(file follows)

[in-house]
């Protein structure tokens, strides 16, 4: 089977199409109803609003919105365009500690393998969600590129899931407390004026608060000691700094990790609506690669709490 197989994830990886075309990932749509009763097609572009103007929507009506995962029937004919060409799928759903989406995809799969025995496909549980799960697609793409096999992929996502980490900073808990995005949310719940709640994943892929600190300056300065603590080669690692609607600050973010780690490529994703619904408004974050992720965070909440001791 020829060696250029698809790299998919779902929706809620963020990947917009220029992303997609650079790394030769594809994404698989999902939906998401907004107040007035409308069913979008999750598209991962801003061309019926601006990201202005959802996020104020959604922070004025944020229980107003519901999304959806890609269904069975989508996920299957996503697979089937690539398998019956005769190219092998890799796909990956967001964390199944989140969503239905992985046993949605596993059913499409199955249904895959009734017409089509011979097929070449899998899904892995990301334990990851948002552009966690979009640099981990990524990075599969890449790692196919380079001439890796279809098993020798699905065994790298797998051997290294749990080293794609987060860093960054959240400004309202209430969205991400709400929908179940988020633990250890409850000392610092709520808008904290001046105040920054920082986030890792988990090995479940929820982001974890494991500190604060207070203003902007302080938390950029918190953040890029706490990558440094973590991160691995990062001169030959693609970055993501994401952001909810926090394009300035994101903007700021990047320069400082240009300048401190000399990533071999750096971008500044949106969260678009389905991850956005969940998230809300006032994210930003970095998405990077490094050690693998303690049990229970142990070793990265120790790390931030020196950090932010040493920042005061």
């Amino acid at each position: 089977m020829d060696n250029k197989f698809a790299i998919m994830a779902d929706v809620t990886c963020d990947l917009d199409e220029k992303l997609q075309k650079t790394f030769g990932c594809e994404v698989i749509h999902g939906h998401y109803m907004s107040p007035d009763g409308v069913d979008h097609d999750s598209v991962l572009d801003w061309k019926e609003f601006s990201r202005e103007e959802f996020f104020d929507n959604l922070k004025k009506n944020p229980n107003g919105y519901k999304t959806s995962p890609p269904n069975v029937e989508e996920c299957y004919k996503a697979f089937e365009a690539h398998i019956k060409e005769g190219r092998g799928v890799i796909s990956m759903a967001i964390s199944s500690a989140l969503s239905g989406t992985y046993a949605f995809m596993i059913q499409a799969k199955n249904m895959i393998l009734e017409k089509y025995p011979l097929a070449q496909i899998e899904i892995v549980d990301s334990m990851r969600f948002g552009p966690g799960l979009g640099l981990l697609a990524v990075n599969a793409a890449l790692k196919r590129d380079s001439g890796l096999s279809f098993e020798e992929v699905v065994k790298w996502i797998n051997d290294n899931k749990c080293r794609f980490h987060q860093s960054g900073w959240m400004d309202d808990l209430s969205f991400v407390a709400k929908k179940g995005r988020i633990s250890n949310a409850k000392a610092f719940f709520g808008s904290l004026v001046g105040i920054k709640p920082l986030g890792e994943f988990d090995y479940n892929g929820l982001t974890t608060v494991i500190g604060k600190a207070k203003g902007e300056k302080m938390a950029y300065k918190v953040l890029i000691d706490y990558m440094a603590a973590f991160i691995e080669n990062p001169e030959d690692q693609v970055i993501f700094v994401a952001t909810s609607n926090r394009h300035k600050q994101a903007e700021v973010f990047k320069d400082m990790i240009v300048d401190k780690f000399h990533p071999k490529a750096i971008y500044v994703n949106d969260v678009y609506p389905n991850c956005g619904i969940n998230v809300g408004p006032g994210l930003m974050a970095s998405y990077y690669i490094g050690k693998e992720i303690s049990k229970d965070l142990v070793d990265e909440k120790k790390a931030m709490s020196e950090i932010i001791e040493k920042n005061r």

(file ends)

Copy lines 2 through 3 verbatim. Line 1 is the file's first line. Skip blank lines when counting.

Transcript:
């Protein structure tokens, strides 16, 4: 089977199409109803609003919105365009500690393998969600590129899931407390004026608060000691700094990790609506690669709490 197989994830990886075309990932749509009763097609572009103007929507009506995962029937004919060409799928759903989406995809799969025995496909549980799960697609793409096999992929996502980490900073808990995005949310719940709640994943892929600190300056300065603590080669690692609607600050973010780690490529994703619904408004974050992720965070909440001791 020829060696250029698809790299998919779902929706809620963020990947917009220029992303997609650079790394030769594809994404698989999902939906998401907004107040007035409308069913979008999750598209991962801003061309019926601006990201202005959802996020104020959604922070004025944020229980107003519901999304959806890609269904069975989508996920299957996503697979089937690539398998019956005769190219092998890799796909990956967001964390199944989140969503239905992985046993949605596993059913499409199955249904895959009734017409089509011979097929070449899998899904892995990301334990990851948002552009966690979009640099981990990524990075599969890449790692196919380079001439890796279809098993020798699905065994790298797998051997290294749990080293794609987060860093960054959240400004309202209430969205991400709400929908179940988020633990250890409850000392610092709520808008904290001046105040920054920082986030890792988990090995479940929820982001974890494991500190604060207070203003902007302080938390950029918190953040890029706490990558440094973590991160691995990062001169030959693609970055993501994401952001909810926090394009300035994101903007700021990047320069400082240009300048401190000399990533071999750096971008500044949106969260678009389905991850956005969940998230809300006032994210930003970095998405990077490094050690693998303690049990229970142990070793990265120790790390931030020196950090932010040493920042005061």
């Amino acid at each position: 089977m020829d060696n250029k197989f698809a790299i998919m994830a779902d929706v809620t990886c963020d990947l917009d199409e220029k992303l997609q075309k650079t790394f030769g990932c594809e994404v698989i749509h999902g939906h998401y109803m907004s107040p007035d009763g409308v069913d979008h097609d999750s598209v991962l572009d801003w061309k019926e609003f601006s990201r202005e103007e959802f996020f104020d929507n959604l922070k004025k009506n944020p229980n107003g919105y519901k999304t959806s995962p890609p269904n069975v029937e989508e996920c299957y004919k996503a697979f089937e365009a690539h398998i019956k060409e005769g190219r092998g799928v890799i796909s990956m759903a967001i964390s199944s500690a989140l969503s239905g989406t992985y046993a949605f995809m596993i059913q499409a799969k199955n249904m895959i393998l009734e017409k089509y025995p011979l097929a070449q496909i899998e899904i892995v549980d990301s334990m990851r969600f948002g552009p966690g799960l979009g640099l981990l697609a990524v990075n599969a793409a890449l790692k196919r590129d380079s001439g890796l096999s279809f098993e020798e992929v699905v065994k790298w996502i797998n051997d290294n899931k749990c080293r794609f980490h987060q860093s960054g900073w959240m400004d309202d808990l209430s969205f991400v407390a709400k929908k179940g995005r988020i633990s250890n949310a409850k000392a610092f719940f709520g808008s904290l004026v001046g105040i920054k709640p920082l986030g890792e994943f988990d090995y479940n892929g929820l982001t974890t608060v494991i500190g604060k600190a207070k203003g902007e300056k302080m938390a950029y300065k918190v953040l890029i000691d706490y990558m440094a603590a973590f991160i691995e080669n990062p001169e030959d690692q693609v970055i993501f700094v994401a952001t909810s609607n926090r394009h300035k600050q994101a903007e700021v973010f990047k320069d400082m990790i240009v300048d401190k780690f000399h990533p071999k490529a750096i971008y500044v994703n949106d969260v678009y609506p389905n991850c956005g619904i969940n998230v809300g408004p006032g994210l930003m974050a970095s998405y990077y690669i490094g050690k693998e992720i303690s049990k229970d965070l142990v070793d990265e909440k120790k790390a931030m709490s020196e950090i932010i001791e040493k920042n005061r």